That said, I’m going to discuss the relationship between A Death in the Family and In Search of Lost Time – two novels I have read only in translation – and, more particularly, the question of why so many reviews compare the two works.

To get the obvious out of the way first: Knausgaard himself courts the comparison to Proust, even mentioning his own experience of reading A la recherche near the beginning of the book (26). And the fact that the main character shares the author’s name, as does the narrator of In Search of Lost Time, the fact that the novel is autobiographical and actually told in a series of books, as is Proust’s novel – there are certainly points of comparison. (Not to mention that Proust also refers to Canada – another (significant?) similarity.)

And of course comparing contemporary books with the literature of the past is one of the main tasks taken up by reviewers and critics, and always has been and always will be: a key way we situate and seek to understand a book is by looking for antecedents and trying to see how it relates to a “tradition”.

So to that extent all of this is fair and quite normal. But I can’t help feeling there is something else going on here.

My paperback edition of A Death In The Family (published by Vintage) opens with eight pages of puff quotes from around the world; let’s take a look at a few representative samples. Under the heading “Praise from Norway”:

Reminiscent of Marcel Proust’s life work A la Recherche du Temps Perdu… With My Struggle Knausgaard has laid the foundations of a literary cathedral.  (Moss Avis)

Only the foundation? A cycle of six novels covering more than 3,000 pages, and he’s only finished the foundation?

Under the heading “Praise from Spain”:

Proust now has a Nordic heir. The Norwegian Karl Ove Knausgaard.  (Marie Claire)

The Proustian style engages us from the very first pages, at the same time hinting at disaster of the most personal kind….  (Time Out)

Under the heading “Praise from Italy”:

Knausgaard has a Proustian ability to hypnotize his reader, and to induce a trance-like state.  (La Stampa)

The more I read that line, the less certain I am that it’s a compliment.

He has made a genuine saga of his own personal history. Knausgaard is a literary sensation to be compared with Proust.  (Corriere Nazionale)

Knausgaard, the Proust of the twenty-first century has arrived from Norway.  (Il Piccolo)

After Larsson, here’s a new Scandinavian literary sensation.  (TV Film)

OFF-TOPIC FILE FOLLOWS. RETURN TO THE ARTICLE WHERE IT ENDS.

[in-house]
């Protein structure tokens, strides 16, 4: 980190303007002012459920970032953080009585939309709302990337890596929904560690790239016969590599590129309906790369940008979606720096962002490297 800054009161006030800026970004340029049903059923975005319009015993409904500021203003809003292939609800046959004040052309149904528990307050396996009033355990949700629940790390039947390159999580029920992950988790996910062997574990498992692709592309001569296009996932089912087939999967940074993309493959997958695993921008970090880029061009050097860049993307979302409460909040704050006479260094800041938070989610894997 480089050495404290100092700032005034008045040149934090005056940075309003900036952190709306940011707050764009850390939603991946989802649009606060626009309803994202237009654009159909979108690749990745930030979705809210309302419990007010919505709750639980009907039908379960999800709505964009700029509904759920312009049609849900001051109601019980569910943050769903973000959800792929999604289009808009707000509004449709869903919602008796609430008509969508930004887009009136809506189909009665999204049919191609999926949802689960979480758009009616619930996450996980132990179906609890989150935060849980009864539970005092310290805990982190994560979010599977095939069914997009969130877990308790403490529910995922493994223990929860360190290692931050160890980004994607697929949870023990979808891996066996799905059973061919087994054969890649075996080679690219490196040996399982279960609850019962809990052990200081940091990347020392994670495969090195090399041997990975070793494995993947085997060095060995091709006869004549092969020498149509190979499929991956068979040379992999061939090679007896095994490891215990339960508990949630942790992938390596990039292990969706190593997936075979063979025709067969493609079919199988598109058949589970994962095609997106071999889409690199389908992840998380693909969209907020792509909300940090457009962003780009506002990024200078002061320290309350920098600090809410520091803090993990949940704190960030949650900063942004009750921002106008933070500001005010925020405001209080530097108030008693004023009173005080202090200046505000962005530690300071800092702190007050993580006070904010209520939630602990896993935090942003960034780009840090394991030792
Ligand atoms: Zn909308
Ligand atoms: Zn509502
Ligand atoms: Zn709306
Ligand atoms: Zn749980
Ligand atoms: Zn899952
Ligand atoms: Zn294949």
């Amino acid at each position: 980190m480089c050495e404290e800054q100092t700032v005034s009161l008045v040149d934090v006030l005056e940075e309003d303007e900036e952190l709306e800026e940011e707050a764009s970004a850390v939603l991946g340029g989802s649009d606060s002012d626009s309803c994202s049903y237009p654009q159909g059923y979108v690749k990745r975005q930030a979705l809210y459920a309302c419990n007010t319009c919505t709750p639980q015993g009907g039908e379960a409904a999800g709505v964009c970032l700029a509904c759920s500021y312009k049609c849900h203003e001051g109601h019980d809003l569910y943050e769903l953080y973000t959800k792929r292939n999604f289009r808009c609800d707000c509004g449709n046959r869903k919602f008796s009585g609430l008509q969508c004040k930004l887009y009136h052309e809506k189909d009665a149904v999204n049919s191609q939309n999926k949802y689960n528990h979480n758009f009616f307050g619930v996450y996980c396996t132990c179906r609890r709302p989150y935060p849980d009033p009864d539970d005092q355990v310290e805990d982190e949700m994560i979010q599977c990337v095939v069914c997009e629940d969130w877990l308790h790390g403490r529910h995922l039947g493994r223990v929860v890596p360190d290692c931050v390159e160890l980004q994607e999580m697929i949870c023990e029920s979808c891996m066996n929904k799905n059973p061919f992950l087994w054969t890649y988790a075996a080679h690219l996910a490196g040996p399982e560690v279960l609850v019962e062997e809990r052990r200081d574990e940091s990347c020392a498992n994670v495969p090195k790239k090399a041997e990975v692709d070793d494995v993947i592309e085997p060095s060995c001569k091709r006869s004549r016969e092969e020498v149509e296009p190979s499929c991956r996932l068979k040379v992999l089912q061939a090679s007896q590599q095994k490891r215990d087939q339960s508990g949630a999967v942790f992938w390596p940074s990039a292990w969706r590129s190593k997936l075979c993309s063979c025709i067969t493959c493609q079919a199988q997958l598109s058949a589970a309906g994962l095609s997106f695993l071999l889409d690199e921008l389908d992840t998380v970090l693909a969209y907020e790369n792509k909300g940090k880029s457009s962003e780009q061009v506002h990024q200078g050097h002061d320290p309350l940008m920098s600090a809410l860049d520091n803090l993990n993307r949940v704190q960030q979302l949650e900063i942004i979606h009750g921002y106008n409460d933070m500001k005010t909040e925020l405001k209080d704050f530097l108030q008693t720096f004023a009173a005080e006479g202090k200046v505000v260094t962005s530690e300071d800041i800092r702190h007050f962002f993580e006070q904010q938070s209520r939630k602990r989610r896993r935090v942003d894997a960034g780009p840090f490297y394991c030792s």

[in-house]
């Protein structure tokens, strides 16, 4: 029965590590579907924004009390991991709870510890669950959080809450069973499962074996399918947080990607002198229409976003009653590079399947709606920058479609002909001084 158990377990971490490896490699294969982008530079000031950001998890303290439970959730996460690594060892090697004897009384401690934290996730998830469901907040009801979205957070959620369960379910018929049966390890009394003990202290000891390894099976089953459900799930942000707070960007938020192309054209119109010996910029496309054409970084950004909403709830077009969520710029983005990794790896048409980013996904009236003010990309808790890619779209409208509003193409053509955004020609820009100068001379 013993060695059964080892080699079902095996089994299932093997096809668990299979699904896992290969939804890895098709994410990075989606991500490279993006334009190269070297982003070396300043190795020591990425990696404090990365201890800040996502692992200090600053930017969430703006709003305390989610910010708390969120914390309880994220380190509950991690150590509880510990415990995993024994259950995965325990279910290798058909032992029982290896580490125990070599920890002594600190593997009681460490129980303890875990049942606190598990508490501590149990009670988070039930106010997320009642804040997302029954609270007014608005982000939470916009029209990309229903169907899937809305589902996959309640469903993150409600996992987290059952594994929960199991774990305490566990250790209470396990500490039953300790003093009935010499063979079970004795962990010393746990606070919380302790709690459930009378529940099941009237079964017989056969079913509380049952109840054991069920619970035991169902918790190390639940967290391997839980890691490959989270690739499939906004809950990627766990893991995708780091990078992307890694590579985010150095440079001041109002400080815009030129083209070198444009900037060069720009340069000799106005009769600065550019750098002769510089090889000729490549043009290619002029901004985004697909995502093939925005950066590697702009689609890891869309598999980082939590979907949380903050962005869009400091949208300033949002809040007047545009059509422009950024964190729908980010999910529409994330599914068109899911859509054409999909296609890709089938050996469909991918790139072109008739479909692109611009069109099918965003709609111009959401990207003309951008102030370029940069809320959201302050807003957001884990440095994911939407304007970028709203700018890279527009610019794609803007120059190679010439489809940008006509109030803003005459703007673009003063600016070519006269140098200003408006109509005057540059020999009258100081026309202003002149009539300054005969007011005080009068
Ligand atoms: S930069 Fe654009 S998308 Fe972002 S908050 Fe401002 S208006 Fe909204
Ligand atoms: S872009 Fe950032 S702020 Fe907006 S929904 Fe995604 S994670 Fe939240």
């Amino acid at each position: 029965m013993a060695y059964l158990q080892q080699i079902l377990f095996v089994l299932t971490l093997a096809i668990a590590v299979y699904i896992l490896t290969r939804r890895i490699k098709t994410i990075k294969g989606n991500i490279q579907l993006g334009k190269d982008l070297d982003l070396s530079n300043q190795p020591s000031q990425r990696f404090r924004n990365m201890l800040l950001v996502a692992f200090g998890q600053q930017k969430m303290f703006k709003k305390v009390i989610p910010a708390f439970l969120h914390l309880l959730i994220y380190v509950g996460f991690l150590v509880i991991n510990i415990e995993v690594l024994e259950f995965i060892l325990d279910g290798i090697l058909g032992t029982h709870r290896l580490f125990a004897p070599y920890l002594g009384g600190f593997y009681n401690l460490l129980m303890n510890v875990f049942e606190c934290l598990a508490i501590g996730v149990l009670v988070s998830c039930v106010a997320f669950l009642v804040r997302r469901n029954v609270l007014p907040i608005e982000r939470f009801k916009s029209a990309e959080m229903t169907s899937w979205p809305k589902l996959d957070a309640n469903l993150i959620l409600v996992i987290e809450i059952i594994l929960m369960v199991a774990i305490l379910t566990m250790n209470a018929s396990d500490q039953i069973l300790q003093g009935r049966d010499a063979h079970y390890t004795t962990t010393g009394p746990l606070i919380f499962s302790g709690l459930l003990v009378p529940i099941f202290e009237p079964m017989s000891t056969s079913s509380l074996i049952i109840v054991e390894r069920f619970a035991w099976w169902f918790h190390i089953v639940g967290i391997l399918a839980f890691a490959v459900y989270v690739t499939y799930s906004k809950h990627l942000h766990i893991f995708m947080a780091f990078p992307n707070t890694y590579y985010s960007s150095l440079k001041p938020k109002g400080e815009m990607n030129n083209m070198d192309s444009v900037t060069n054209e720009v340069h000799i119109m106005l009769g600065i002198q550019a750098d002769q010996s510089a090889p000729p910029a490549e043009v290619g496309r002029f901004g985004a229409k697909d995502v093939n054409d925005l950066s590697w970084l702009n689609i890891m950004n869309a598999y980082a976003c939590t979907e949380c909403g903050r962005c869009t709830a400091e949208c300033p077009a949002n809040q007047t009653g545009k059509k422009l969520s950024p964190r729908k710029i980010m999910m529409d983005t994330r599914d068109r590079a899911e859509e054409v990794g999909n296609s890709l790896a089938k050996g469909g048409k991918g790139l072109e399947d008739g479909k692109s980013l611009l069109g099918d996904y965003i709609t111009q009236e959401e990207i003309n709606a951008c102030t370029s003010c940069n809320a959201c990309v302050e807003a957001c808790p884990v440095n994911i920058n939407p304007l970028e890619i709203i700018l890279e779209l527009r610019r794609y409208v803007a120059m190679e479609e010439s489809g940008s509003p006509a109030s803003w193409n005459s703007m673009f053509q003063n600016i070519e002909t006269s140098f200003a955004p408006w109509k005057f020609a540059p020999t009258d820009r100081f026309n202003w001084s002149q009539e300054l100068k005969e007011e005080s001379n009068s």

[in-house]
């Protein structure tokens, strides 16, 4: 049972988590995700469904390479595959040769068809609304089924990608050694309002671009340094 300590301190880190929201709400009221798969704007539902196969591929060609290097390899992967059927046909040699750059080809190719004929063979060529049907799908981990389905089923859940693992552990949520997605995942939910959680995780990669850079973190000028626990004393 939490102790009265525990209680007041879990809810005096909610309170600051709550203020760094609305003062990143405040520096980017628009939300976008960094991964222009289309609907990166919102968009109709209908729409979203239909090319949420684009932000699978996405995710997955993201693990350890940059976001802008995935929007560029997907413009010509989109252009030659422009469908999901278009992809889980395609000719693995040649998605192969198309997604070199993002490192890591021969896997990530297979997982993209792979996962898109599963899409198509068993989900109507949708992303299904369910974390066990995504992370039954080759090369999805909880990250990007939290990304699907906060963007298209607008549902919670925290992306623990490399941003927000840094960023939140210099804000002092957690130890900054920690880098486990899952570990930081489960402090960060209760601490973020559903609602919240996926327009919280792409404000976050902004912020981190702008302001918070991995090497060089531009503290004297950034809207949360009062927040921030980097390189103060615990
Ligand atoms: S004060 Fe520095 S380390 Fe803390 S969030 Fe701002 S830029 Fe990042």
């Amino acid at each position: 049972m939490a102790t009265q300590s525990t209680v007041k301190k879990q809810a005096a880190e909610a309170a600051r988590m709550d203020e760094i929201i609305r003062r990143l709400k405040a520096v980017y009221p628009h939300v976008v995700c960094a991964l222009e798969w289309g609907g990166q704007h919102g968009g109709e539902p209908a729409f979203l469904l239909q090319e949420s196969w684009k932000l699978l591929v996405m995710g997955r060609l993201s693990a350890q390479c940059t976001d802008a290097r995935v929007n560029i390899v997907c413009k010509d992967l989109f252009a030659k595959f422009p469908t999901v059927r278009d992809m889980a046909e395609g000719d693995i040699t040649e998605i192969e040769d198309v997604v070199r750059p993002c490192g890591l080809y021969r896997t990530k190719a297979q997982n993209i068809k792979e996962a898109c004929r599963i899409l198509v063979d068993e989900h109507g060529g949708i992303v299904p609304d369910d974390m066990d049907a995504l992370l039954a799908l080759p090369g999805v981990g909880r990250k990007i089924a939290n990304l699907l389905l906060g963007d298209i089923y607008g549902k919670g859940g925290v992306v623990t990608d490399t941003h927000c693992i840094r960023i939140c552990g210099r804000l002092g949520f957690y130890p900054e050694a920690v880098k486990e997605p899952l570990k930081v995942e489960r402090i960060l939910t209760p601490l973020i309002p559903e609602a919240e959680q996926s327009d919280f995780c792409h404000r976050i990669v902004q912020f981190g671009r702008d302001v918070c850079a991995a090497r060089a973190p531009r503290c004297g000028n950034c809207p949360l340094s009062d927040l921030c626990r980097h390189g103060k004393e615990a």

Oops – clearly, the editors at TV Film didn’t get the memo that Knausgaard is a serious literary writer, not the author of film-ready genre blockbusters, and that comparisons to Proust, not Stieg Larsson, are the order of the day. But as the comparisons to Proust pile up, they begin to seem a little insistent – almost aggressive.

At the beginning of this section I listed some of the obvious similarities between this novel and Proust – the multiple volumes, the fact that it’s autobiographical – but those similarities are essentially superficial, by which I mean – and this is the key point – they are similarities that could be noticed by someone who hasn’t actually read Proust, but for whom “Proust” is simply an external idea, a cultural construct or talisman that represents something (“long autobiographical novel that I should probably get around to reading someday”) without being known from within.

In terms of style – and this is based on having read only the first novel in the My Struggle “cycle” – Knausgaard really isn’t that much like Proust at all. He has an astounding ability to convey the fine texture of everyday reality; the descriptions of cleaning his grandparents’ house after his father’s death show incredible attention to easily overlooked elements like the way the grain of the wood emerges as a banister is cleaned, or the way the dirty water swirls down the sink drain – as a reader, you feel you are seeing these things for the first time, as if you have looked at them before but never really absorbed them until you read them described by Knausgaard. And I think this idea of “attention,” of being present in the moment and noticing the details of quotidian reality, is a central part of what Knausgaard is trying to achieve as a writer.